There are a multitude of reasons why the new manager is not likely to be accepted as a leader right off the starting line.  First, a new manager is simply that – new – and “new” hasn’t been there long enough for anyone to know him, let alone trust his competence, strength of personality, or commitment to his team.  Next, the new manager is learning on the job.  It is a stressful position for someone without many tools in his managerial toolbox; it is fraught with career dangers.  The manager is in the unenviable position of high scrutiny – from the top and from the bottom – and not unlike walking a tightrope, he has to find his balance or risk falling.  There is also the human factor, which occurs anytime a new personality enters an established culture, the equilibrium is upset and it takes time to right it.

If you are a new manager I offer this advice:  Take it easy.  Don’t wear the manager label like a badge of authority. Try to understand the disruption your presence brings to the norm, and work to establish relationships, without focuses so much on establishing a hierarchy.  Help your staff get to know you, help them learn to trust you, and find a way to fit in; it is, after all, their office too, and they were there before you.  If you do all of these things with confidence, integrity, and honesty, you will begin to earn trust and eventually a loyal following.  At the point when that happens, you may even begin to become a leader.



How to Improve Your Performance Evaluations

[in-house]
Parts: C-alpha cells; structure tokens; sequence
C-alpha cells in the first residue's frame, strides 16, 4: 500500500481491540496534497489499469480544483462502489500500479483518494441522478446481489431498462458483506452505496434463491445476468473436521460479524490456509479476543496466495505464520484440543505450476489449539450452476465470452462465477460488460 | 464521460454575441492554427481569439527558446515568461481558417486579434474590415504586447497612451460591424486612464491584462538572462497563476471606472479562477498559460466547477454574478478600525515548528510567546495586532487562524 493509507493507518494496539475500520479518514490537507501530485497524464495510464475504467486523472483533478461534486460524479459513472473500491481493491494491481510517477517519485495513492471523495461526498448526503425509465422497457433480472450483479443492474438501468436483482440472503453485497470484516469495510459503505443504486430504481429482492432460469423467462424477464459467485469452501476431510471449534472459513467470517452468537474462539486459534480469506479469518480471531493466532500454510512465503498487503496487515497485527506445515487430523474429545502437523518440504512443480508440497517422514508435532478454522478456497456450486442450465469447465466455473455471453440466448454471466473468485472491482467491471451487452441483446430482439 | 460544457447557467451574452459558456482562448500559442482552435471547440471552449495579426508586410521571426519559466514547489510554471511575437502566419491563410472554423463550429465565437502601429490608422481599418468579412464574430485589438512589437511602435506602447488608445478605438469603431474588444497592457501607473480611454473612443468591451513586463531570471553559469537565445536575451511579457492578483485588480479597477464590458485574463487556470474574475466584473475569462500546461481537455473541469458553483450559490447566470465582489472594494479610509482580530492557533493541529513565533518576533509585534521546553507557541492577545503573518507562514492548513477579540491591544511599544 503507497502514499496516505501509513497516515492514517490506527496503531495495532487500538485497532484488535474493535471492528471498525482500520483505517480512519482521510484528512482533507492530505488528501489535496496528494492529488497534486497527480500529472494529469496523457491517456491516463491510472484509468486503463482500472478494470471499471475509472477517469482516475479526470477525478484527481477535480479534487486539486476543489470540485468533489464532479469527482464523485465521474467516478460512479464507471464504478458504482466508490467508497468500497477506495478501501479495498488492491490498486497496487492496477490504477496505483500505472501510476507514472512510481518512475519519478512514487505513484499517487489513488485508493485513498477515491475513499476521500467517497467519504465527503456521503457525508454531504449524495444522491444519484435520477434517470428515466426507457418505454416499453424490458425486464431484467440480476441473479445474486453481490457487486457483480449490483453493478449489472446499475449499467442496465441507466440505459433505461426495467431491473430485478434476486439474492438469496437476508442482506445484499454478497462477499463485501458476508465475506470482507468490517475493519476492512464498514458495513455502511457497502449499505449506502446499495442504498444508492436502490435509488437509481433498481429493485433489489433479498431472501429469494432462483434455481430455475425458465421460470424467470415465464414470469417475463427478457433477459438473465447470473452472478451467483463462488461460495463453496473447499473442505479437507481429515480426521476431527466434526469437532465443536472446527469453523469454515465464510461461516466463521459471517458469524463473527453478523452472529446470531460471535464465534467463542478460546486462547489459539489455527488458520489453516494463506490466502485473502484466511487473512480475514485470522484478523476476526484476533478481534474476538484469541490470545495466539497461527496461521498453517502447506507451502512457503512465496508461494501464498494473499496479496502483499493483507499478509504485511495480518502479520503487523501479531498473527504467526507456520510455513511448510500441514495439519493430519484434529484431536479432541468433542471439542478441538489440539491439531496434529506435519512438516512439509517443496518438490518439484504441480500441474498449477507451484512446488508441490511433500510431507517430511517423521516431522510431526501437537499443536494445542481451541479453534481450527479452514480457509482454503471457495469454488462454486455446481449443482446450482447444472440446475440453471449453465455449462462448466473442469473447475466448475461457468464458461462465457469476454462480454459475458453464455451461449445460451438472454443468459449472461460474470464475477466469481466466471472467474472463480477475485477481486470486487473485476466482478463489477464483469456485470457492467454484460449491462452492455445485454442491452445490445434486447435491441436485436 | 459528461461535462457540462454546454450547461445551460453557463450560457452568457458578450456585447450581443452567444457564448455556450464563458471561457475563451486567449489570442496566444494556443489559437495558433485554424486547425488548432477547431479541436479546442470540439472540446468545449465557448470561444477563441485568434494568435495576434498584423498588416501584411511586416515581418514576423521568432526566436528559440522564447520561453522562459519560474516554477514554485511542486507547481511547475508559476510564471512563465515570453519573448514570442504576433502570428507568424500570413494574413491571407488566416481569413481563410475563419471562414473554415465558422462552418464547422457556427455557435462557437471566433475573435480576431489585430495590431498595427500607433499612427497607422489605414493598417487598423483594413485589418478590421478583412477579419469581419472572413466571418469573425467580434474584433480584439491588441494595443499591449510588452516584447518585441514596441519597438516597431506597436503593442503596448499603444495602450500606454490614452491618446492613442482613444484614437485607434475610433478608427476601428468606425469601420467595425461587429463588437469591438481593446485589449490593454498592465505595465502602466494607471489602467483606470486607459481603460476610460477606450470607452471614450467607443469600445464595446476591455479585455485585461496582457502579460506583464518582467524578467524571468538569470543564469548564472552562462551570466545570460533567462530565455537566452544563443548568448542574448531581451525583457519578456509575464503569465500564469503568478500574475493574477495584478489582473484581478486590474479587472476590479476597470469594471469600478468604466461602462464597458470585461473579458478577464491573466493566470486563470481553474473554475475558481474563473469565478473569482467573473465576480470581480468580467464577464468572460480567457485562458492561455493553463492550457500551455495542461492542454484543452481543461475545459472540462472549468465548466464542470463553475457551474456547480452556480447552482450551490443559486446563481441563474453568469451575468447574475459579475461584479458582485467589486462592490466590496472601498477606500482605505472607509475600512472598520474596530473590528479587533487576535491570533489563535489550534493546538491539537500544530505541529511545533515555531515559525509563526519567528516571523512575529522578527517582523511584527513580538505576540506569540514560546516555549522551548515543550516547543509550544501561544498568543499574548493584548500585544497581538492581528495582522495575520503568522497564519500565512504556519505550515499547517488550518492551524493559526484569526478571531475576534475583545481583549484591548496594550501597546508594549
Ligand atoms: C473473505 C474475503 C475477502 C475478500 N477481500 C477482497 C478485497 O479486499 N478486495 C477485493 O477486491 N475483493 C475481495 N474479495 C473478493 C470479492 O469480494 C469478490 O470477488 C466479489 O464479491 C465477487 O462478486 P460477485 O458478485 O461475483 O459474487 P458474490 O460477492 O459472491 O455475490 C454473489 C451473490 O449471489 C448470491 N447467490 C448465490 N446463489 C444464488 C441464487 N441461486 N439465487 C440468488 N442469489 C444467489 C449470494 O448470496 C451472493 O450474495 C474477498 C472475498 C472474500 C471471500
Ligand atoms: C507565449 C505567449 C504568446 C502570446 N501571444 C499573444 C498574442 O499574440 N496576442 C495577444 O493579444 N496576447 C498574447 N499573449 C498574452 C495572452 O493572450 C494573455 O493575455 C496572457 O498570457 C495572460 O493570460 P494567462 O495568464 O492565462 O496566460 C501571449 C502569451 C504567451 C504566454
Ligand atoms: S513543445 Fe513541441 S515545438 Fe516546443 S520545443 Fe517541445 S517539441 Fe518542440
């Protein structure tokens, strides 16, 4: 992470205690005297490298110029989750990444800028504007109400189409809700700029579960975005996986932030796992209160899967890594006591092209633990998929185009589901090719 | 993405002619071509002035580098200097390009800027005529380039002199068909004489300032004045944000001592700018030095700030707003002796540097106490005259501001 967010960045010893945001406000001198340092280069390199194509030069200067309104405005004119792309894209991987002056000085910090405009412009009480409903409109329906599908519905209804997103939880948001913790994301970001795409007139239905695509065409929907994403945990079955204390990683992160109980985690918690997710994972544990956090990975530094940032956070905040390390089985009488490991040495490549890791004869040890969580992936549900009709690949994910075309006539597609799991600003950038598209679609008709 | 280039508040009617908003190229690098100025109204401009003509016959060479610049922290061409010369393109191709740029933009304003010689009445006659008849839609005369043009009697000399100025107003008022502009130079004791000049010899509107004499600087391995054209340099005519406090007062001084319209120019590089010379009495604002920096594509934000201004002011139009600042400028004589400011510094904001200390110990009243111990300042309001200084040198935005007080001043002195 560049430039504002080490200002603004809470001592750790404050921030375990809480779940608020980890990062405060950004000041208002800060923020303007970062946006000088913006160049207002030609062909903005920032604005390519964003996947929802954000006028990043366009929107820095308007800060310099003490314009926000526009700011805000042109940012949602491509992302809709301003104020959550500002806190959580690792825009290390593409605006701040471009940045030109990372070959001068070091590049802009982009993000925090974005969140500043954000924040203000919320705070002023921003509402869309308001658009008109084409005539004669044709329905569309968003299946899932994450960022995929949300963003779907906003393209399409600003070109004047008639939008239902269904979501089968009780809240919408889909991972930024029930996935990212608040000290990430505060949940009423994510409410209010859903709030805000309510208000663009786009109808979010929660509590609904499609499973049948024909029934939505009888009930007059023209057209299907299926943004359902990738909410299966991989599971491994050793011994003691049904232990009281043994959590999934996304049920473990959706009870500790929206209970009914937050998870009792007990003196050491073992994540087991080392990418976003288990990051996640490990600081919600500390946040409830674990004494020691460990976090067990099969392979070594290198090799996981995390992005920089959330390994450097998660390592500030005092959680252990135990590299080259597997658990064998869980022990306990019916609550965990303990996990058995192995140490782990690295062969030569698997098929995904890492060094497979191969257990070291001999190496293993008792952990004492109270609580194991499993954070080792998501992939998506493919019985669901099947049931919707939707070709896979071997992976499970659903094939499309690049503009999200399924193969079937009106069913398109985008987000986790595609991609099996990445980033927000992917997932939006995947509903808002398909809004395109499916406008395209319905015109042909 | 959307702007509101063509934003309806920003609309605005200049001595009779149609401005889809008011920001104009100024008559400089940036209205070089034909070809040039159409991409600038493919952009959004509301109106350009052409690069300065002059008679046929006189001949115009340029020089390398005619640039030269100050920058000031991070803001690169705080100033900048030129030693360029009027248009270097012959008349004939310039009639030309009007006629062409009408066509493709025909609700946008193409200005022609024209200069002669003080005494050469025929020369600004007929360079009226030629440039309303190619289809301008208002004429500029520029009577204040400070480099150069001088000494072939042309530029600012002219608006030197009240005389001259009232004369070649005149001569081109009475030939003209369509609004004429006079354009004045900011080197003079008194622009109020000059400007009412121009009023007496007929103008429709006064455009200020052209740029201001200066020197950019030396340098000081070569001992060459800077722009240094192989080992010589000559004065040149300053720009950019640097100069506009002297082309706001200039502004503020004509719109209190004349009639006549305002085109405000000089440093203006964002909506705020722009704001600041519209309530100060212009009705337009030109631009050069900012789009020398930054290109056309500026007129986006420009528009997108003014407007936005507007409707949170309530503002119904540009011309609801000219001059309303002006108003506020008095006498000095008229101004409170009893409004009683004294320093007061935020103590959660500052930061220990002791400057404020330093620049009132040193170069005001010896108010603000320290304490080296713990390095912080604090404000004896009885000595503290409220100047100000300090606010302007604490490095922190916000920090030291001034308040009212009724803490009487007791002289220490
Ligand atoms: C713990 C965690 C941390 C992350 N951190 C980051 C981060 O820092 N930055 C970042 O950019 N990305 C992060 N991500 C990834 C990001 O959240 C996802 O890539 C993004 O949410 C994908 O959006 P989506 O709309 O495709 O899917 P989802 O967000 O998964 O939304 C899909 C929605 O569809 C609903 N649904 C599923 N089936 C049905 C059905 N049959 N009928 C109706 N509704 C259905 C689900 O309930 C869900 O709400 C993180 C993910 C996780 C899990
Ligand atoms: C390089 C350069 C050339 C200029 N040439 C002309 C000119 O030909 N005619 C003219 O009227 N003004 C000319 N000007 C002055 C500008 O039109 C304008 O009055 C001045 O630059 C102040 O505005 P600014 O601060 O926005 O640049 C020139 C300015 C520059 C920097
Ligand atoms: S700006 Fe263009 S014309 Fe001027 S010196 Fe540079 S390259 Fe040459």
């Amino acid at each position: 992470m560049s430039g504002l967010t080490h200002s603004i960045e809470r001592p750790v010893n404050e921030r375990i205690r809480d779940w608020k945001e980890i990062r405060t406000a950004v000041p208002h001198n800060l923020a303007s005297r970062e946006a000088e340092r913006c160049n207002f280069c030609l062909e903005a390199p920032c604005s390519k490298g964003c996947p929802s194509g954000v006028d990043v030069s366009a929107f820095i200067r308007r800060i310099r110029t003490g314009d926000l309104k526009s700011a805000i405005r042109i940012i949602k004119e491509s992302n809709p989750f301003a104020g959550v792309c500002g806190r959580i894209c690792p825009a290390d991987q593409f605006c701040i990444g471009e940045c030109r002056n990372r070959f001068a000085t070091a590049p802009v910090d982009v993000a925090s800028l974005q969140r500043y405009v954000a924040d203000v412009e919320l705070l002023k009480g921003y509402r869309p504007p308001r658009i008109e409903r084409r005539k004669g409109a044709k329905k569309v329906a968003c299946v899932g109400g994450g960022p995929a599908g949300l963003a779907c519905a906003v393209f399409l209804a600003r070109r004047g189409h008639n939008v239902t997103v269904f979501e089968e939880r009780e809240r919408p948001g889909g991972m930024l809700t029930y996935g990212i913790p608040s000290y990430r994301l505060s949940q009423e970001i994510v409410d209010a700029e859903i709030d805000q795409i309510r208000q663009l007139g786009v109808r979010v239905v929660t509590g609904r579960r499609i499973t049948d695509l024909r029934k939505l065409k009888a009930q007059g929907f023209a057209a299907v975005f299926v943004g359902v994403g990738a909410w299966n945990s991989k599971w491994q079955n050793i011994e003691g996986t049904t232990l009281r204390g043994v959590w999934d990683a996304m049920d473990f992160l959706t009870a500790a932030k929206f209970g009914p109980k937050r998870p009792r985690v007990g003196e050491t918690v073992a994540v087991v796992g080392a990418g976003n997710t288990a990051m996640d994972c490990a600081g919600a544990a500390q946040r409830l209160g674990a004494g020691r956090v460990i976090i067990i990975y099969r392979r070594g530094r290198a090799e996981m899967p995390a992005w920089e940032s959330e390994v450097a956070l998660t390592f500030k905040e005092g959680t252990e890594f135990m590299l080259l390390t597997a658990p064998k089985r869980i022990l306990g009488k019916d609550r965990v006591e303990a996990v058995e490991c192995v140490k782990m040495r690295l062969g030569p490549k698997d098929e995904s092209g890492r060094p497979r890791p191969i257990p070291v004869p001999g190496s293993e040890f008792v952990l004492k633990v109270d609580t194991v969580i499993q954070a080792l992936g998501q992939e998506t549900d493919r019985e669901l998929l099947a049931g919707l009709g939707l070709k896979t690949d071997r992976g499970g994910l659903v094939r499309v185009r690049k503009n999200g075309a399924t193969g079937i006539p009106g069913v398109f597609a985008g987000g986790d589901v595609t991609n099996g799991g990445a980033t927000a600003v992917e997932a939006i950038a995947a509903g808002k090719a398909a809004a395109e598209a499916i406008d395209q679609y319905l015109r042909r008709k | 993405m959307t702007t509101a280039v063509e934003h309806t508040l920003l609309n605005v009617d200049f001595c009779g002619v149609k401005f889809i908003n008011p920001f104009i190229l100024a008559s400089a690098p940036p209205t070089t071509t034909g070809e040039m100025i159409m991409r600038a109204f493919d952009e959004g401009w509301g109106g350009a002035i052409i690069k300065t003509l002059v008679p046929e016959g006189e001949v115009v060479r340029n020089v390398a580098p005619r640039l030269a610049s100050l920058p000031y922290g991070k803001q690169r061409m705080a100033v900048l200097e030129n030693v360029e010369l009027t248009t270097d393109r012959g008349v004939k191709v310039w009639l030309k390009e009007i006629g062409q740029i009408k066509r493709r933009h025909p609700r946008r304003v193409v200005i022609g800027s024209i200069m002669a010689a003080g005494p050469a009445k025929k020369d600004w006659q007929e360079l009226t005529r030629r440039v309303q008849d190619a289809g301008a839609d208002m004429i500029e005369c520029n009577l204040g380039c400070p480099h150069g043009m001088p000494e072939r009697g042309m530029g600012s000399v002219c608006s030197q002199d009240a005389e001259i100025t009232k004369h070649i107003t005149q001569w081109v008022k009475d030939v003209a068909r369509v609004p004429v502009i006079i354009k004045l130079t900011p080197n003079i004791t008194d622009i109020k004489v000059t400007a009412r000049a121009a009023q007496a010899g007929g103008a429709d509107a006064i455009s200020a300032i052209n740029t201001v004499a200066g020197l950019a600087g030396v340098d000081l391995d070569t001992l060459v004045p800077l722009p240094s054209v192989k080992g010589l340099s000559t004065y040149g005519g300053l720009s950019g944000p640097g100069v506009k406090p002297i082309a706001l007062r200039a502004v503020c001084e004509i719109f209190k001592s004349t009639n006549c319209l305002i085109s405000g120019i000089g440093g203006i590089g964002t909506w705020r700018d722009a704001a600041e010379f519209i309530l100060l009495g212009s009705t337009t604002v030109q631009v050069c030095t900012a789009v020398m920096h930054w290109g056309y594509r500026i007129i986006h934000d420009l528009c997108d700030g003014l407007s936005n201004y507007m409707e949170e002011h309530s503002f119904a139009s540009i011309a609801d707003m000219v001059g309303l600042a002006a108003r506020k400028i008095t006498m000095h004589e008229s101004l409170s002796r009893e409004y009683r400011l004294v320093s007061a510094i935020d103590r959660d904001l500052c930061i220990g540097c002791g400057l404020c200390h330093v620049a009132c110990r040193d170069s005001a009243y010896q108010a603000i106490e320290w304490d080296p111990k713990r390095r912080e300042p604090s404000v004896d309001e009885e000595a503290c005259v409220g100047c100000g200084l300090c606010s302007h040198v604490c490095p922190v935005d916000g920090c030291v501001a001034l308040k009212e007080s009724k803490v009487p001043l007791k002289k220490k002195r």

The performance evaluation is one of the toughest challenges most managers and leaders have to face, not to mention the fact that developing an effective performance evaluation system isn’t an easy task. However, the following suggestions will not only help you develop a more effective system for evaluating your team members, but they will provide you with a way to positively impact behavior and possibly cultural change within the entire company.

  • Get your team members involved in the evaluation process. If they are a part of the process, it will go a long way to ensuring they are satisfied with the overall evaluation system.
  • Set specific performance goals that you want your employees to achieve rather than general ones. Avoid being vague about your expectations. It’s crucial for your team members to have a clear vision of what they need to do to succeed.
  • Clearly communicate the results of the evaluation with your team members, and discuss how you came to your conclusions. It’s important that your evaluation provides room for discussion or a question and answer session that leaves your team members feeling satisfied that they have all they need to move forward.
  • Make sure to focus on the positive aspects of your team member’s performance, not just the areas that need improvement. It’s essential that you actively recognize and reinforce the good points in an employee’s performance
  • Performance evaluation is an ongoing process. In order for annual evaluations to be effective, it’s important to implement smaller evaluations during the year in order to reinforce positive behavior, and provide your team members with ways to improve.